Tutoring: A Lifelong Impact

On Saturday, February 17, 2018, I delivered the keynote address at RIT TutorCon 2018 at the Rochester Institute of Technology in Rochester, NY. I was a student tutor at RIT from 2007-2010. The Academic Support Center asked me to speak about my experiences. Below is the transcript of my speech.

It’s good to be back in Ra-cha-cha! Happy Presidents’ Day weekend, and also Happy Chinese New Year! Let me get a good look at our tutors: If you are a tutor, please stand up.

[Wait for tutors to stand up.]

Great! It’s awesome to see so many of you here today. Is anyone in Computer Science?

Now, remain standing if you have been a tutor for at least one year.

[Wait for people to sit down.]

Not bad. What about two years?

[Wait for more people to sit down.]

Three? [Wait.] Four? [Wait.] Five? [Wait.]

What about ten years? Ten years of tutoring? [Give anyone who remains standing a round of applause, and then ask them to sit down.]

Ten years is a long time! A lot can happen; a lot can change. Here’s a question for you today, though: Will your tutoring make an impact in ten years? [Repeat the question for emphasis.]

Ten years ago, I was one of you. I was in my second year at RIT studying computer science, and I worked for the Academic Support Center and TRIO as a tutor for math, physics, and basically anything that was needed. I would have been sitting in your chair if we had these fancy tutoring conferences back them. Things were quite different a decade ago. Let me drop some knowledge bombs on you for the world in February 2008:

  • We were still on the iPhone 1. iPads did not exist yet.
  • Barack Obama was still seen as a surprise challenger to Hillary Clinton in the 2008 Democratic primaries.
  • The Great Recession was looming but had not yet hit.
  • The Summer Olympics were going to be held in Beijing, China. (Michael Phelps & Usain Bolt)
  • Lady Gaga had not yet released her debut album.

Now, let me contextualize this for RIT:

  • Bill Destler was still in his first year as university president.
  • RIT was still on the quarter system.
  • Park Point was being built.
  • The Simon Center (a.k.a. the “Toilet Bowl”) was being built.
  • The main drop-in study center was the “Math Lab” in Building 1, not Bates.

One thing that looks like it hasn’t changed, though, is Gracie’s. [Assume the audience will laugh.]

By the way, have they knocked down Riverknoll yet? I lived at 232 Kimball Drive. [Assume the audience will laugh or somehow respond.]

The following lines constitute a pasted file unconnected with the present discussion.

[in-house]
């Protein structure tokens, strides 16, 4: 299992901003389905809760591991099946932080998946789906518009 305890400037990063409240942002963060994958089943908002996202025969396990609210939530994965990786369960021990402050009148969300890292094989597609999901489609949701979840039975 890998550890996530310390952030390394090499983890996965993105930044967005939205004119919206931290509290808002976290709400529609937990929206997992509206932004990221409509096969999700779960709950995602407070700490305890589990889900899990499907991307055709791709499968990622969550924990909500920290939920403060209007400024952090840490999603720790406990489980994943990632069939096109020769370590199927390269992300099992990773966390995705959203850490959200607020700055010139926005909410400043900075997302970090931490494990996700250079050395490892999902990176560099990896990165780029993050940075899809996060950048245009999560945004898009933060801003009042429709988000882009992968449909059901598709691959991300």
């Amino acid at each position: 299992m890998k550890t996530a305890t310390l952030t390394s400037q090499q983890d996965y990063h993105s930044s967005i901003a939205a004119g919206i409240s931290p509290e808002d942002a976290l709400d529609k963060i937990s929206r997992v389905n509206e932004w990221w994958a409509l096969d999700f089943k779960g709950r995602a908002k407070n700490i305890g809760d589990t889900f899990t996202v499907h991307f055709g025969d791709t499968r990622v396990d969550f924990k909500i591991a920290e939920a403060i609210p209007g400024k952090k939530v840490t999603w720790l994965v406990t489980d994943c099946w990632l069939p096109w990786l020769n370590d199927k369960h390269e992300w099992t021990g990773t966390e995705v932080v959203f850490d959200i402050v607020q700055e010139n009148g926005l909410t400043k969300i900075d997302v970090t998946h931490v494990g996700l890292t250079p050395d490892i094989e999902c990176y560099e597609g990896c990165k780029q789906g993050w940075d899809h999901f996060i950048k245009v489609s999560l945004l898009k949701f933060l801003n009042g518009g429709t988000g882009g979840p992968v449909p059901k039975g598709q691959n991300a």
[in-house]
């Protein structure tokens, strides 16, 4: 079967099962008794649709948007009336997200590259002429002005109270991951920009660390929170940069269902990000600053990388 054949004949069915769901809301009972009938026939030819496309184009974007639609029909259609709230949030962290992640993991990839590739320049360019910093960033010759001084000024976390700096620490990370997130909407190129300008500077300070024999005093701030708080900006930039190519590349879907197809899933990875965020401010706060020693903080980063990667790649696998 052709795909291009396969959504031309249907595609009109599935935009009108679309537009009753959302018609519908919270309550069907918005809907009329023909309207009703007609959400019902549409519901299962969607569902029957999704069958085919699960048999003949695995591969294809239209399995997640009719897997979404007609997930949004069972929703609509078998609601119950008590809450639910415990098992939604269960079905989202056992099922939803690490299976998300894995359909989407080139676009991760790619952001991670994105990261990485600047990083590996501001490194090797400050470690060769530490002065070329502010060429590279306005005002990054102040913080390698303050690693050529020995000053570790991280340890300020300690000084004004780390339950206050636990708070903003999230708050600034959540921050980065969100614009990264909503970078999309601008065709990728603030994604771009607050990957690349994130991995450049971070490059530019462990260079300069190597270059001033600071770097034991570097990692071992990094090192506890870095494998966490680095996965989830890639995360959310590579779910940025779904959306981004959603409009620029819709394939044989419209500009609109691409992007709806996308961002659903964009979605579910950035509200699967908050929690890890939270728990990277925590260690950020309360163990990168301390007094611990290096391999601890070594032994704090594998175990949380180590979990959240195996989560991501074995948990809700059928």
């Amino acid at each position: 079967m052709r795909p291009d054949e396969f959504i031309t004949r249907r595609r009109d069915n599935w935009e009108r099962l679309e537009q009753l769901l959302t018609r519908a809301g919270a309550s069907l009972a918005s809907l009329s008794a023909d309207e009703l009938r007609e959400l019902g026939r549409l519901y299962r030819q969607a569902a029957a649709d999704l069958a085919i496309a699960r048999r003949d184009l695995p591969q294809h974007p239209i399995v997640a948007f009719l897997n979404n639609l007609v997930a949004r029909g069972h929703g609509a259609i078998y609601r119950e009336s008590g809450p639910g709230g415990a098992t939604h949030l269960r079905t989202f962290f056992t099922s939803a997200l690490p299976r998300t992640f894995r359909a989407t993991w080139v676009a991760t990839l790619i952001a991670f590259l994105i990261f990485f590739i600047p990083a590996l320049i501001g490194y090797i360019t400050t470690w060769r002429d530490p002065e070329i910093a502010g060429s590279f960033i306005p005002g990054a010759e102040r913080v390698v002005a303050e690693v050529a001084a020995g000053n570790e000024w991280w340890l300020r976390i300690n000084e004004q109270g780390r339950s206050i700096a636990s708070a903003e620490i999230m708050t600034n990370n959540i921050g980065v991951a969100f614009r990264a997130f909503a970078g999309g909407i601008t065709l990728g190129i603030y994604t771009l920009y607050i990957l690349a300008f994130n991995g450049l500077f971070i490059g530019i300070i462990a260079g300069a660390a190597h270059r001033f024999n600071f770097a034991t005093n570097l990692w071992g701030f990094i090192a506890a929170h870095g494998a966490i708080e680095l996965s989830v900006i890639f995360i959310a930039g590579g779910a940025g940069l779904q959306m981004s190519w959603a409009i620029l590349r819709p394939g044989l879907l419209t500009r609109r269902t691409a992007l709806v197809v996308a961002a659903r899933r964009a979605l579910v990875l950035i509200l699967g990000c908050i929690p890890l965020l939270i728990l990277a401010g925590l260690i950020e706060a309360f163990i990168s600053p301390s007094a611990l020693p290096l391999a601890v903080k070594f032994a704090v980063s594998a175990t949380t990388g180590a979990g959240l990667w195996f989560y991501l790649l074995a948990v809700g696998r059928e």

A lot happens in ten years. But, will your tutoring have an impact in ten years? Will the tutoring you do today benefit your students years from now? It should.

As college students, life is typically fast-paced. You have classes, you have papers, you have projects; quarters – excuse me, semesters – fly by; and it’s all over after about four years. And, for you, tutoring is just a part of that overall experience. It’s just a part-time job. As we saw earlier, most of you will spend only a few years tutoring before entering your career fields. Personally, I haven’t done any tutoring since 2010. It’s tempting to think that the time you spent tutoring doesn’t matter. So what if you help people finish their homework problems a few times a week? Students come and go anyway. It’s no big deal, right?

Well, if you’re here today at this tutoring conference, I’m pretty sure that tutoring is a big deal to you. You know it’s important. I’d be willing to bet that many of you would do tutoring even if you didn’t get paid – although, the pay is certainly deserved! I want you all to understand that what you do as a tutor will impact your students and will also impact you for the rest of your lives. Tutoring is a vector: I want you to see the line and not just the dot.

Your students come with a myriad of different circumstances. Some are just looking for a healthy environment for doing their homework. Maybe they’re stuck on a tricky physics brain-buster. Others struggle. Some really struggle – and may be one more failure away from academic suspension. But all students have one thing in common: they come to you because they want to do better. Whoever they are, they look to you as tutors to help them succeed. And every question you answer – or rather, every guiding question you turn back to them – puts them further down their paths to success. Today’s practice problems become tomorrow’s degrees. With you, they’ll learn not just the course material but, more importantly, they will learn how to learn. They will learn what questions to ask themselves. They will learn how to find answers using their resources. They will learn to teach themselves. Plutarch once said, “The mind is not a vessel to be filled but a fire to be ignited.”